This is more of a thought experiment, or discussion starter, than a design. Our user interface consists of multiple editors in screen areas that allow us to do vastly different operations within a single application. Only one area can be "active" at a time, and it is indicated with a slightly highlighted header color. Our use of "active" for areas is _mostly_ to designate which part of the program gets keyboard focus, and is therefore the recipient of keyboard events like text input and operator shortcuts. Since users usually have only a single keyboard it makes sense that we need to designate a single area as having keyboard focus. However there are problems now - and more coming later - by our use of _mouse position_ to indicate which area has focus. An example we all have noticed is when using the Text Editor. It only accepts keyboard entry while the mouse pointer is positioned within that area. If your mouse creeps out of the area your typing suddenly stops. This is more than a simple annoyance with one editor, but a general problem of tying input focus to the position of one particular pointing device type. There are many types of pointing devices, and many do not have a "tracking" state where it is moved around and is always persistent. When a graphics tablet stylus is lifted it is out of range and does not have a persistent position. Similarly a touch surface also does not keep a position when you pull your fingers away from it. If you imagine using an eye-tracking device you probably don't think of pushing a mouse cursor around so that you can leave it parked in one of our areas. We need to find an area activation model that works with any number of multiple pointer devices, including the situation of having no mouse at all like when using a touch surface. ### Area Activation via Interaction The current definition of the active area is that it is the one that "**contains the mouse**" . We could change that to "**the area being interacted with**". Specifically this means that we no longer set active area using mouse hover, but instead do so with all non-tracking pointer events. Basically all mouse-like events that are **not** hover. So pressing, dragging and similar events associated with user action, not just movement. An inactive area would become active the first instant that you press down with a mouse button, stylus, or finger. In the Text Editor example you could continue to type even if your mouse strays from the area. Or if you have no mouse at all. Add a flashing text caret and it would seem quite civilized. ### Active Area Indication We currently show which area is active in a very subtle way. This is entirely intentional as we don't want anything having large visual changes just by moving your mouse from place to place. The best example is moving your mouse from Properties to the Top Bar, we don't want to see big changes to the 3DViewport as the mouse moves over it. Or see edges flashing as you cross them. However, with this change to area activation, areas don't become active with just a mouse travelling over it. That means that activation has become more intentional and with that we can add stronger indication. In fact it might require stronger indication. We might want to show the borders of the active area in a different (or brighter) color. Or perhaps show a line in the active color (blue by default) along its top edge. ### Default Active Area On Window creation we would need to set one area (the largest) as active immediately. ### Unambiguous Area Context When you currently move your mouse to the TopBar it becomes the active area. Therefore it can't contain operators that work on other areas. But with this change we could set TopBar to never become active. This would require moving the Scene and View Layer selectors elsewhere, which has been discussed as possible. This means that if a Node Editor is active and you move your mouse to the Top Bar, it continues to remain active. We could choose to add global toolbars that act on specific areas if active, showing different ones depending on the active area. It is conceivable that menus could be added and removed as different areas are active. It opens up a lot of possibilities when we have areas that remain active until intentional user action.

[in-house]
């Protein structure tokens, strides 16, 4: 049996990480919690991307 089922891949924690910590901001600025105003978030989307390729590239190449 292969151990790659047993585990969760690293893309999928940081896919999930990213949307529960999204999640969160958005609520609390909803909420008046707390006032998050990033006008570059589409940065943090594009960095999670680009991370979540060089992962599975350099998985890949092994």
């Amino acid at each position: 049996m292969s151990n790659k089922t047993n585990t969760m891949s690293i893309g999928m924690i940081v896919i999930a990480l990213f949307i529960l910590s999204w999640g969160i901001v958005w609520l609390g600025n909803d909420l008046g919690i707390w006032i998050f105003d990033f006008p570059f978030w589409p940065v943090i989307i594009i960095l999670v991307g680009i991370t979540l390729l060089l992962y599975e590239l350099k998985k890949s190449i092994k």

Harley Acheson added the